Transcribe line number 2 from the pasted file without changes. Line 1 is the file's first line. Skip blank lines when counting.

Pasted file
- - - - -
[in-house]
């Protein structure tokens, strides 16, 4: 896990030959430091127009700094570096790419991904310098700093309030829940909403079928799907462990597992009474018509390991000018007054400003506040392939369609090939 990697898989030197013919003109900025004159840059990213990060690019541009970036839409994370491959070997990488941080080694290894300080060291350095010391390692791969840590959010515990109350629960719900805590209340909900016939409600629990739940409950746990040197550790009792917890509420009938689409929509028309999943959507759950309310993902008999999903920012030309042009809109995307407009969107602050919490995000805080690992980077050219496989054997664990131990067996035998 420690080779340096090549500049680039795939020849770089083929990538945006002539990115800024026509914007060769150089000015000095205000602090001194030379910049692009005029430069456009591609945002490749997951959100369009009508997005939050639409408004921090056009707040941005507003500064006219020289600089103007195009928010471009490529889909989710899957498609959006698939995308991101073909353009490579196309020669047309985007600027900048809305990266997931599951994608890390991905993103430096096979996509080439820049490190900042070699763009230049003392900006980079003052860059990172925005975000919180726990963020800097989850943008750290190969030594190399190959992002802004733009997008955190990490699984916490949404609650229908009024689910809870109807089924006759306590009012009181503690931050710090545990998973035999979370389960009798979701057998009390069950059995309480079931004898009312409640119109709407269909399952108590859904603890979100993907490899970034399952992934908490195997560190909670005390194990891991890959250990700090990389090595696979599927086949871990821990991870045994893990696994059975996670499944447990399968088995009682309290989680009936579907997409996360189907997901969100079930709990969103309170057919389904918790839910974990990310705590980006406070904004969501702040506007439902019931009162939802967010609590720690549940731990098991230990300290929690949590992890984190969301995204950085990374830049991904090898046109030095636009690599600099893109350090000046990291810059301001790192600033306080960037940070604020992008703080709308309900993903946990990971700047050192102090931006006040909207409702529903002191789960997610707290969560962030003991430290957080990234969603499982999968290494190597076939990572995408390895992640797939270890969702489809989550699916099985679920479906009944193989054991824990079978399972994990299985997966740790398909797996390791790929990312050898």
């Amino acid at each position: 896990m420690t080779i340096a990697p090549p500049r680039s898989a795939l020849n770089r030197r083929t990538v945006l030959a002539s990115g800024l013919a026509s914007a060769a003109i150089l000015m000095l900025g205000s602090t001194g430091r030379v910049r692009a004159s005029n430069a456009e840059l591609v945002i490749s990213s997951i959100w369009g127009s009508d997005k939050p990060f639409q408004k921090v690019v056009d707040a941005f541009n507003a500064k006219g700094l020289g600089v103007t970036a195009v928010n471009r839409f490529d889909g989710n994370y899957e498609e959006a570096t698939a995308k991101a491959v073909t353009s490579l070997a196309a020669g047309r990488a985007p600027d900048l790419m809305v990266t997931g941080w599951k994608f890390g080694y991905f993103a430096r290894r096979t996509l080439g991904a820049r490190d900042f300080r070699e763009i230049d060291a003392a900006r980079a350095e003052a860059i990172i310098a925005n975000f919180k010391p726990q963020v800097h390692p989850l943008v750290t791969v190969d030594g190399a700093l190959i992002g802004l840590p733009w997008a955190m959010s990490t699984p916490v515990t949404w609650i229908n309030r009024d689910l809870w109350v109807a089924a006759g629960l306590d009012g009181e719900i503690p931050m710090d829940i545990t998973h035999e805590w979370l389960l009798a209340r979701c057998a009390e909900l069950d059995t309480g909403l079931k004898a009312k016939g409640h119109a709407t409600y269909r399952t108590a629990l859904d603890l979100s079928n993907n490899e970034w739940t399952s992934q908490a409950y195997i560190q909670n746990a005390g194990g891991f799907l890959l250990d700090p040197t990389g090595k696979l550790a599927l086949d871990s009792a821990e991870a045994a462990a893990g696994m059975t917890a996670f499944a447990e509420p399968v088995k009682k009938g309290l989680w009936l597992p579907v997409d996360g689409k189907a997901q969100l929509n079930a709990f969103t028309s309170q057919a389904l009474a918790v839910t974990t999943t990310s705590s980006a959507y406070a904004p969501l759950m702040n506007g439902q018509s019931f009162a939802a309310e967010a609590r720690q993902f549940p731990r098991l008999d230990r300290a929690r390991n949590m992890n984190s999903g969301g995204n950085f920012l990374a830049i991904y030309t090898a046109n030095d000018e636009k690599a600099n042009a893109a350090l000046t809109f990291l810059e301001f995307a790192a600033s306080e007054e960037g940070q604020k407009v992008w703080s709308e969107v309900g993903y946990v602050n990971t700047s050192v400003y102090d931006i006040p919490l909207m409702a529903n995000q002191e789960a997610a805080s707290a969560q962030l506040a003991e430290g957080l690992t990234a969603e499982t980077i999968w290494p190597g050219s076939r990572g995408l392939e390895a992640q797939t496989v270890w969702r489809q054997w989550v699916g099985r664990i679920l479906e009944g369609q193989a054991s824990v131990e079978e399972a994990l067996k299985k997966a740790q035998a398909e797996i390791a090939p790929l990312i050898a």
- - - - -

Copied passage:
């Protein structure tokens, strides 16, 4: 896990030959430091127009700094570096790419991904310098700093309030829940909403079928799907462990597992009474018509390991000018007054400003506040392939369609090939 990697898989030197013919003109900025004159840059990213990060690019541009970036839409994370491959070997990488941080080694290894300080060291350095010391390692791969840590959010515990109350629960719900805590209340909900016939409600629990739940409950746990040197550790009792917890509420009938689409929509028309999943959507759950309310993902008999999903920012030309042009809109995307407009969107602050919490995000805080690992980077050219496989054997664990131990067996035998 420690080779340096090549500049680039795939020849770089083929990538945006002539990115800024026509914007060769150089000015000095205000602090001194030379910049692009005029430069456009591609945002490749997951959100369009009508997005939050639409408004921090056009707040941005507003500064006219020289600089103007195009928010471009490529889909989710899957498609959006698939995308991101073909353009490579196309020669047309985007600027900048809305990266997931599951994608890390991905993103430096096979996509080439820049490190900042070699763009230049003392900006980079003052860059990172925005975000919180726990963020800097989850943008750290190969030594190399190959992002802004733009997008955190990490699984916490949404609650229908009024689910809870109807089924006759306590009012009181503690931050710090545990998973035999979370389960009798979701057998009390069950059995309480079931004898009312409640119109709407269909399952108590859904603890979100993907490899970034399952992934908490195997560190909670005390194990891991890959250990700090990389090595696979599927086949871990821990991870045994893990696994059975996670499944447990399968088995009682309290989680009936579907997409996360189907997901969100079930709990969103309170057919389904918790839910974990990310705590980006406070904004969501702040506007439902019931009162939802967010609590720690549940731990098991230990300290929690949590992890984190969301995204950085990374830049991904090898046109030095636009690599600099893109350090000046990291810059301001790192600033306080960037940070604020992008703080709308309900993903946990990971700047050192102090931006006040909207409702529903002191789960997610707290969560962030003991430290957080990234969603499982999968290494190597076939990572995408390895992640797939270890969702489809989550699916099985679920479906009944193989054991824990079978399972994990299985997966740790398909797996390791790929990312050898």